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Food trucks gaining popularity

Published On: Jul 24 2013 09:34:12 PM EDT   Updated On: Jul 24 2013 11:49:37 PM EDT

Research shows that food trucks are part of a billion dollar industry, now local business owners are trying to get a piece of that pie.


It's a tempting trend creating new business all over the country and in Roanoke.

The food truck craze is catching on and could be here to stay. They're all the rage in larger cities but research shows they're part of a billion dollar industry and business owners here want a piece of the pie.

Think you've tasted it all in Roanoke? Think again! The popular food truck trend has swept the nation and now, business owners in Roanoke are jumping on.

"We like to think that our product is exciting and it travels well, so we thought, there's a lot of opportunities to take it to them," Bubblecake owner, Rob Luks told Your Hometown News Leader.

Luks and his wife have been in the culinary business for years and while he says having a physical building and address are necessary, mobile cuisine can have more reach

"You can literally take product with you on the road and you have another store anywhere you feel there's a demand for it. Rather than having people come to you all the time, you can take it to them," Luks said.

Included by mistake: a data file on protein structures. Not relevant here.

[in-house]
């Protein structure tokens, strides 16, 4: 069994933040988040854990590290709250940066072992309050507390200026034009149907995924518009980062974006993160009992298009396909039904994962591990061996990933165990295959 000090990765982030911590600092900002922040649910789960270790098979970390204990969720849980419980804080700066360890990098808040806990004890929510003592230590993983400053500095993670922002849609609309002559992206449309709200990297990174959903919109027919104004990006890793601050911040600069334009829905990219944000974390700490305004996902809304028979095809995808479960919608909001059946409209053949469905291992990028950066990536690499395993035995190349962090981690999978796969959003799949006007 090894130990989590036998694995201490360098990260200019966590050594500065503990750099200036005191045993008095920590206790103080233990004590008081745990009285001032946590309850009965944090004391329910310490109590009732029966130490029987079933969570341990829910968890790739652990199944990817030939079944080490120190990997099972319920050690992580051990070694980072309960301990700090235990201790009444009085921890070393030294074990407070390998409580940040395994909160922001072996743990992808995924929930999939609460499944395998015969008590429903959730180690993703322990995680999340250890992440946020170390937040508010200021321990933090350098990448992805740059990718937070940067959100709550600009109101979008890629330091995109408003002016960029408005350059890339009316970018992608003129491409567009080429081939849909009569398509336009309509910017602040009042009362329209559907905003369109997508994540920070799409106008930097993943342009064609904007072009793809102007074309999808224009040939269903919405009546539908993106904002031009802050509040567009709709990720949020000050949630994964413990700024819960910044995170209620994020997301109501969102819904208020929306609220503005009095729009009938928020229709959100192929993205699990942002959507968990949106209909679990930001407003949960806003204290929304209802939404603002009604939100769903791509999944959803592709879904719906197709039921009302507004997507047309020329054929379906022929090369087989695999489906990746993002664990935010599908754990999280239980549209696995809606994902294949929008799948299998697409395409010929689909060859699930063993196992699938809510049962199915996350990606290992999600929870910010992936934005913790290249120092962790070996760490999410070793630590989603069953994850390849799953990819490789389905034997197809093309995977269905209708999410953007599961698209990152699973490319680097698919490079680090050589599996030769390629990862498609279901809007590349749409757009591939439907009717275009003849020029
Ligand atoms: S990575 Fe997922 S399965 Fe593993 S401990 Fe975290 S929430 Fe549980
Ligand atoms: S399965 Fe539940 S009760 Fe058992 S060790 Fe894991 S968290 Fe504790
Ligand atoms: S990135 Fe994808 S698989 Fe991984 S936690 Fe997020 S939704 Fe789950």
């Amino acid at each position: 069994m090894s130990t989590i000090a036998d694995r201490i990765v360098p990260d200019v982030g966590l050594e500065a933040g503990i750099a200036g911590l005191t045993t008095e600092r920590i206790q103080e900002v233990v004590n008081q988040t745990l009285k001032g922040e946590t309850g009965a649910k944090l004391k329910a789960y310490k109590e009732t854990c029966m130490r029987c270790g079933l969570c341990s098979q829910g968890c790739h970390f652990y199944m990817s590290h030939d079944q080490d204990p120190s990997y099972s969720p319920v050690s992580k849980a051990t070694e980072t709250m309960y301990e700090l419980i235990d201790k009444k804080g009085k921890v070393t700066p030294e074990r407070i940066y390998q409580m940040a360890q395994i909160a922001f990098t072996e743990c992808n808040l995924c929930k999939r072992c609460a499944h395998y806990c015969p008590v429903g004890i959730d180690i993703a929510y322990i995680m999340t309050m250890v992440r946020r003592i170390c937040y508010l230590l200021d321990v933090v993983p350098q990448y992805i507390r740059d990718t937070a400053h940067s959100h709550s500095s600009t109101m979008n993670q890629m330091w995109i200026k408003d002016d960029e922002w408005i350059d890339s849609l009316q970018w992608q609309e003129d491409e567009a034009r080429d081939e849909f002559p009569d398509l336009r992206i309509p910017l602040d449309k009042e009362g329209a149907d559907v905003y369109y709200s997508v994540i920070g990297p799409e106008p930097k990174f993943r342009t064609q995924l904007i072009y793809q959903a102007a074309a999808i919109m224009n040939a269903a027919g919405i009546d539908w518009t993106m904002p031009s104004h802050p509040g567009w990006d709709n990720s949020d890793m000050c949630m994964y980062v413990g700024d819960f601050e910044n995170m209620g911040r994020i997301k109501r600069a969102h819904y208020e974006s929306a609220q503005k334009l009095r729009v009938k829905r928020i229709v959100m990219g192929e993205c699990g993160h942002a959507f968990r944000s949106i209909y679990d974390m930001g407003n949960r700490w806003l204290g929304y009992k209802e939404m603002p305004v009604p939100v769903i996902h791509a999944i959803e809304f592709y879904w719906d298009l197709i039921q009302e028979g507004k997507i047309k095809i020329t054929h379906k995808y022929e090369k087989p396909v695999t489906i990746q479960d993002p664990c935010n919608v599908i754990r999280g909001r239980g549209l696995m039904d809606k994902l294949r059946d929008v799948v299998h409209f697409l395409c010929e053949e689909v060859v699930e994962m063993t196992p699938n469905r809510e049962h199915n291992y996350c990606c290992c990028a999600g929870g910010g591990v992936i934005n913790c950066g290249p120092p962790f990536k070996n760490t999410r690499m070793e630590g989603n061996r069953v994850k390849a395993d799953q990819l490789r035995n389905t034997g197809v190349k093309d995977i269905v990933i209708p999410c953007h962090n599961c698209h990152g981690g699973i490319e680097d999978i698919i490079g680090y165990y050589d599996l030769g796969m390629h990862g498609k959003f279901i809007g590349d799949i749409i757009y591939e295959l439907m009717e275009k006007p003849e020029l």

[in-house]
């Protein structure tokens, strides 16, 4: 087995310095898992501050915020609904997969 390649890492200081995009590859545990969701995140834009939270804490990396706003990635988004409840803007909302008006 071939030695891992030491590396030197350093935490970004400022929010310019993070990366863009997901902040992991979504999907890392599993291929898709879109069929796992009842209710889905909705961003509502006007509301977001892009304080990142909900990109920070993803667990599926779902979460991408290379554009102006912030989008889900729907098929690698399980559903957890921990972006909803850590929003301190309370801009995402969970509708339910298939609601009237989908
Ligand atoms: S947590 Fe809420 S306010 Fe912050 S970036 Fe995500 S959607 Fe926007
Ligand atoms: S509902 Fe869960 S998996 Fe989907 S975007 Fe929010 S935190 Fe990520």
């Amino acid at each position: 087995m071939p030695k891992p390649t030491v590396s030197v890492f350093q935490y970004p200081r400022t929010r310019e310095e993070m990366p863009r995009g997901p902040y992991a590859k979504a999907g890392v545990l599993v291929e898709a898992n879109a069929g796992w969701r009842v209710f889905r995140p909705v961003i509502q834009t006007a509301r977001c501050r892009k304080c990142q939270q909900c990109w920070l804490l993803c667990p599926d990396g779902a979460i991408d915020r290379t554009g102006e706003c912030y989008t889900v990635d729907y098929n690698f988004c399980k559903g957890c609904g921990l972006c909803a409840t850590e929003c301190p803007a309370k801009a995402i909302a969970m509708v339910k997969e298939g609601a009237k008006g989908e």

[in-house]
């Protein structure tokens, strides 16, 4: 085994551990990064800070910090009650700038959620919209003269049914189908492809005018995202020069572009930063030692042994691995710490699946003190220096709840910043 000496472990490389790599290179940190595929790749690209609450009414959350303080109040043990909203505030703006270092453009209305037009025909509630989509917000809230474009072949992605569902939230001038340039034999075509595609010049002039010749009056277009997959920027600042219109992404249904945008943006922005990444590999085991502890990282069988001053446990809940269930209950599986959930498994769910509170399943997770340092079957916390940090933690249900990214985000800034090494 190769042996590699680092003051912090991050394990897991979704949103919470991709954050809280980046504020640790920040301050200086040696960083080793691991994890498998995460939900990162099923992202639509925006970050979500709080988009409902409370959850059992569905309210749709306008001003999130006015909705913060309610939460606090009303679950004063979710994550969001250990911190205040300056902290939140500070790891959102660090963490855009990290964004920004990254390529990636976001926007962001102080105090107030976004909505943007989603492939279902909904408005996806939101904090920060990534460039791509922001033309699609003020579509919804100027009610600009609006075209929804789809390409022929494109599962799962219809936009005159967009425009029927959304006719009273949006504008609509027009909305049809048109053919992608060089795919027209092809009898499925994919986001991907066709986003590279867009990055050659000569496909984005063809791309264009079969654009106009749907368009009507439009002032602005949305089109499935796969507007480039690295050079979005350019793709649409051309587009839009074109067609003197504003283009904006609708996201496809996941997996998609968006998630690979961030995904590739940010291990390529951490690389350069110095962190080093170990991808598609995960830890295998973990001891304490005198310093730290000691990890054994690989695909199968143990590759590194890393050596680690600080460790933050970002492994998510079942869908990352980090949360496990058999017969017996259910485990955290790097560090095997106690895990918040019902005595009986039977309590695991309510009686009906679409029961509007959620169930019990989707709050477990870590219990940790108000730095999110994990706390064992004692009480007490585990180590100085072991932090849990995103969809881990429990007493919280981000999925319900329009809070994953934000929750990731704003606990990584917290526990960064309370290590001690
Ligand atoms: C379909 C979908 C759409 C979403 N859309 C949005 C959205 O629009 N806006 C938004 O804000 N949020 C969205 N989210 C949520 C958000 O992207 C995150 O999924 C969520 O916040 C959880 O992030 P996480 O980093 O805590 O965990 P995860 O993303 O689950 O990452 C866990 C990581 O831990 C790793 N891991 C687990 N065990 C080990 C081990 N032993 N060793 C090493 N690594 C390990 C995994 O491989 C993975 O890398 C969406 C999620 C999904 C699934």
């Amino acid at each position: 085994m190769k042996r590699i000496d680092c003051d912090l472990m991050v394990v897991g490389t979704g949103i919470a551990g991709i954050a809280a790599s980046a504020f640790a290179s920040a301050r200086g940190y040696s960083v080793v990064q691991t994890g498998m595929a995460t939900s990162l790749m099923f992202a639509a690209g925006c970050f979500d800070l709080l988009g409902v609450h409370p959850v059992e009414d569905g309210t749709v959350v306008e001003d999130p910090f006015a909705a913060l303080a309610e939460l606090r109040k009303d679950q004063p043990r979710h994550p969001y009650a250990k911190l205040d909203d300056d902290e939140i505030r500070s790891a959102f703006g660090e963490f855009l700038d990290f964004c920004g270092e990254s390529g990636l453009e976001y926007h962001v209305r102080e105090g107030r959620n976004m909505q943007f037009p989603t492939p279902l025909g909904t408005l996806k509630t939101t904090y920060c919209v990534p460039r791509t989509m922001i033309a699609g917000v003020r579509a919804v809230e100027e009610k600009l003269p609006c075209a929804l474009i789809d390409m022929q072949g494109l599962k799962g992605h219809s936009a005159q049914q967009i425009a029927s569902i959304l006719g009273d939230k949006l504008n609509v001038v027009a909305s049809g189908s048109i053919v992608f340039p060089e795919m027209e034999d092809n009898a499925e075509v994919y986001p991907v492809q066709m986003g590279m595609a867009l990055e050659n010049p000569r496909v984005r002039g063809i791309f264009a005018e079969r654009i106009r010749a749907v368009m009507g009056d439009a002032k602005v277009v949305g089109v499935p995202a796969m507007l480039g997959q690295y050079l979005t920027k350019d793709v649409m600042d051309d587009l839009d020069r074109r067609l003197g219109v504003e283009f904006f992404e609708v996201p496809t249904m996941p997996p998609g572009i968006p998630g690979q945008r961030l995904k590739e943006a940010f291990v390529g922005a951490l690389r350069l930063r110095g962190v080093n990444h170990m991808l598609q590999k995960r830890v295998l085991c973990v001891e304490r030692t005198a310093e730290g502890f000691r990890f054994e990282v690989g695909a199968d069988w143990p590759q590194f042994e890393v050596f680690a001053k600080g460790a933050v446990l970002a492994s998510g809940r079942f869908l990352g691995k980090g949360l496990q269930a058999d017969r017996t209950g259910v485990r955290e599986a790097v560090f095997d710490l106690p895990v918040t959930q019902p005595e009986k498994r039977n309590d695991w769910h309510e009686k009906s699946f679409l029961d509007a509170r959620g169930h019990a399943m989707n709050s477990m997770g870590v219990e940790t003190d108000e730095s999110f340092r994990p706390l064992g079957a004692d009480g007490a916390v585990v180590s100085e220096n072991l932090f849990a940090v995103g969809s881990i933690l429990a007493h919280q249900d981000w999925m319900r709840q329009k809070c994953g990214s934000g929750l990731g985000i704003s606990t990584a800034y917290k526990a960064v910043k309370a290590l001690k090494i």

Another husband and wife team runs the streets in The Noke Truck, bringing homemade crepes and tacos to the community. For them, the food truck route was a perfect fit.

"The cheapest way, the easiest way for us was in a truck. And, we try to bring stuff that nobody does over here, " Juan Urrea told WDBJ7.

Originally from Columbia, Juan and Claudia want to bring something unique, and more flavorful to The Star City.

"We're trying to bring our culture with our cooking style, like fresh meat, fresh stuff for tacos and also for the crepes," said Urrea.

Brick and mortar competitors don't see the mobile food craze as a threat. If anything, restaurants managers says it offers foodies more choices.

Fork In The Alley General Manager, Jon Saunders told WDBJ7, "If you're trying to obviously get in and out and immediately get back to work, a food truck is probably something you'd be interested in. If you're looking to meet a friend and sit down and talk, you're going to come to the brick and mortar places."

Both the Urreas and Luks say they reach the most customers through social media.

Food trucks of all types use Facebook, Twitter and Foursquare to let customers know where they are instantaneously.